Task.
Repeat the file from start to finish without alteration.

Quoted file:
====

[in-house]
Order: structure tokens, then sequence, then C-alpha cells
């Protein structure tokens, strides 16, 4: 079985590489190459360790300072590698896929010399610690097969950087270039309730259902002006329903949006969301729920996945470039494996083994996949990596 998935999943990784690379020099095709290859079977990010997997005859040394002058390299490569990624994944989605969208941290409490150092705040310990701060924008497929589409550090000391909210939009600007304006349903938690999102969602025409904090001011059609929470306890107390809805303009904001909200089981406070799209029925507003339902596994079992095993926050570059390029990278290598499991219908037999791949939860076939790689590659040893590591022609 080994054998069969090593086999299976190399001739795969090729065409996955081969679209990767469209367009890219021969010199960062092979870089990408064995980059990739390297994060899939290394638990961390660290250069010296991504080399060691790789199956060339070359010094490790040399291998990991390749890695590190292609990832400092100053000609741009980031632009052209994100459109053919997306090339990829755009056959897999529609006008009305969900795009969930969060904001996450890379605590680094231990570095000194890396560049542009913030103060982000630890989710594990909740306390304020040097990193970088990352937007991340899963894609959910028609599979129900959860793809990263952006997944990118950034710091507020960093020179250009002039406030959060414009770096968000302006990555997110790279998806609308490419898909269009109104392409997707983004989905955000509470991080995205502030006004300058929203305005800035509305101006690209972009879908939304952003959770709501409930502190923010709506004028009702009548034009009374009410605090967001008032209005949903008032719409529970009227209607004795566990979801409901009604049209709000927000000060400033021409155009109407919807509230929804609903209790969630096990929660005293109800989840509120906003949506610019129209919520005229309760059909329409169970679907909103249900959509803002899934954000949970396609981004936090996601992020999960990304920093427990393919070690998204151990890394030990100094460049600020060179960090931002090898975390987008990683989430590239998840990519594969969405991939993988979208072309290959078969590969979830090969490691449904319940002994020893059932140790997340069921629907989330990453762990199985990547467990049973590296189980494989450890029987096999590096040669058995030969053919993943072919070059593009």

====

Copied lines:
[in-house]
Order: structure tokens, then sequence, then C-alpha cells
């Protein structure tokens, strides 16, 4: 079985590489190459360790300072590698896929010399610690097969950087270039309730259902002006329903949006969301729920996945470039494996083994996949990596 998935999943990784690379020099095709290859079977990010997997005859040394002058390299490569990624994944989605969208941290409490150092705040310990701060924008497929589409550090000391909210939009600007304006349903938690999102969602025409904090001011059609929470306890107390809805303009904001909200089981406070799209029925507003339902596994079992095993926050570059390029990278290598499991219908037999791949939860076939790689590659040893590591022609 080994054998069969090593086999299976190399001739795969090729065409996955081969679209990767469209367009890219021969010199960062092979870089990408064995980059990739390297994060899939290394638990961390660290250069010296991504080399060691790789199956060339070359010094490790040399291998990991390749890695590190292609990832400092100053000609741009980031632009052209994100459109053919997306090339990829755009056959897999529609006008009305969900795009969930969060904001996450890379605590680094231990570095000194890396560049542009913030103060982000630890989710594990909740306390304020040097990193970088990352937007991340899963894609959910028609599979129900959860793809990263952006997944990118950034710091507020960093020179250009002039406030959060414009770096968000302006990555997110790279998806609308490419898909269009109104392409997707983004989905955000509470991080995205502030006004300058929203305005800035509305101006690209972009879908939304952003959770709501409930502190923010709506004028009702009548034009009374009410605090967001008032209005949903008032719409529970009227209607004795566990979801409901009604049209709000927000000060400033021409155009109407919807509230929804609903209790969630096990929660005293109800989840509120906003949506610019129209919520005229309760059909329409169970679907909103249900959509803002899934954000949970396609981004936090996601992020999960990304920093427990393919070690998204151990890394030990100094460049600020060179960090931002090898975390987008990683989430590239998840990519594969969405991939993988979208072309290959078969590969979830090969490691449904319940002994020893059932140790997340069921629907989330990453762990199985990547467990049973590296189980494989450890029987096999590096040669058995030969053919993943072919070059593009």